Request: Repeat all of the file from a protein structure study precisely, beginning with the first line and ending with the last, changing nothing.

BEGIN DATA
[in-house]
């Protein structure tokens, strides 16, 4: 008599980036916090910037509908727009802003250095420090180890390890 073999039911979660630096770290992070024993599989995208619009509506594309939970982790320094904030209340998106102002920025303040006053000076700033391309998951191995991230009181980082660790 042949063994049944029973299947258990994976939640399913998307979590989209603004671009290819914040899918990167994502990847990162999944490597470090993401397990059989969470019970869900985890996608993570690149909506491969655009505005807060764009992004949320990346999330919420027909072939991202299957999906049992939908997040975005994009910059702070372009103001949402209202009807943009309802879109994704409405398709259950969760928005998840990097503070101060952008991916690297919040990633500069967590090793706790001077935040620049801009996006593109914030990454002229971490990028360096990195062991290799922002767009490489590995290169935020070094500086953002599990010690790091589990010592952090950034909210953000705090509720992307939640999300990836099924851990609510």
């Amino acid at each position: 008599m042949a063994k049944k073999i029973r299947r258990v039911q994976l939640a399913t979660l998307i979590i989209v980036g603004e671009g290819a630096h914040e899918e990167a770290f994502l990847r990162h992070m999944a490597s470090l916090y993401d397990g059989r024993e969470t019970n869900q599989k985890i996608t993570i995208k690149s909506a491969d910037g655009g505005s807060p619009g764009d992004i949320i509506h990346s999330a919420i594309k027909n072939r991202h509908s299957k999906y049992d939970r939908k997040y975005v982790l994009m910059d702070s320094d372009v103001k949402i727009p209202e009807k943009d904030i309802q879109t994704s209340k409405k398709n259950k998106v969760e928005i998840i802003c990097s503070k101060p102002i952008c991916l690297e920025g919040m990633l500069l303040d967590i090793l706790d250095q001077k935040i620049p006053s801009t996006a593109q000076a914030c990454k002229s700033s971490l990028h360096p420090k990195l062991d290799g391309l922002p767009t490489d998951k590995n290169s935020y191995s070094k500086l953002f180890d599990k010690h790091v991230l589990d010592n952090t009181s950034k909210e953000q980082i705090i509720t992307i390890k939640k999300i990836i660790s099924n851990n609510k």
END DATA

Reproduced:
[in-house]
């Protein structure tokens, strides 16, 4: 008599980036916090910037509908727009802003250095420090180890390890 073999039911979660630096770290992070024993599989995208619009509506594309939970982790320094904030209340998106102002920025303040006053000076700033391309998951191995991230009181980082660790 042949063994049944029973299947258990994976939640399913998307979590989209603004671009290819914040899918990167994502990847990162999944490597470090993401397990059989969470019970869900985890996608993570690149909506491969655009505005807060764009992004949320990346999330919420027909072939991202299957999906049992939908997040975005994009910059702070372009103001949402209202009807943009309802879109994704409405398709259950969760928005998840990097503070101060952008991916690297919040990633500069967590090793706790001077935040620049801009996006593109914030990454002229971490990028360096990195062991290799922002767009490489590995290169935020070094500086953002599990010690790091589990010592952090950034909210953000705090509720992307939640999300990836099924851990609510």
């Amino acid at each position: 008599m042949a063994k049944k073999i029973r299947r258990v039911q994976l939640a399913t979660l998307i979590i989209v980036g603004e671009g290819a630096h914040e899918e990167a770290f994502l990847r990162h992070m999944a490597s470090l916090y993401d397990g059989r024993e969470t019970n869900q599989k985890i996608t993570i995208k690149s909506a491969d910037g655009g505005s807060p619009g764009d992004i949320i509506h990346s999330a919420i594309k027909n072939r991202h509908s299957k999906y049992d939970r939908k997040y975005v982790l994009m910059d702070s320094d372009v103001k949402i727009p209202e009807k943009d904030i309802q879109t994704s209340k409405k398709n259950k998106v969760e928005i998840i802003c990097s503070k101060p102002i952008c991916l690297e920025g919040m990633l500069l303040d967590i090793l706790d250095q001077k935040i620049p006053s801009t996006a593109q000076a914030c990454k002229s700033s971490l990028h360096p420090k990195l062991d290799g391309l922002p767009t490489d998951k590995n290169s935020y191995s070094k500086l953002f180890d599990k010690h790091v991230l589990d010592n952090t009181s950034k909210e953000q980082i705090i509720t992307i390890k939640k999300i990836i660790s099924n851990n609510k």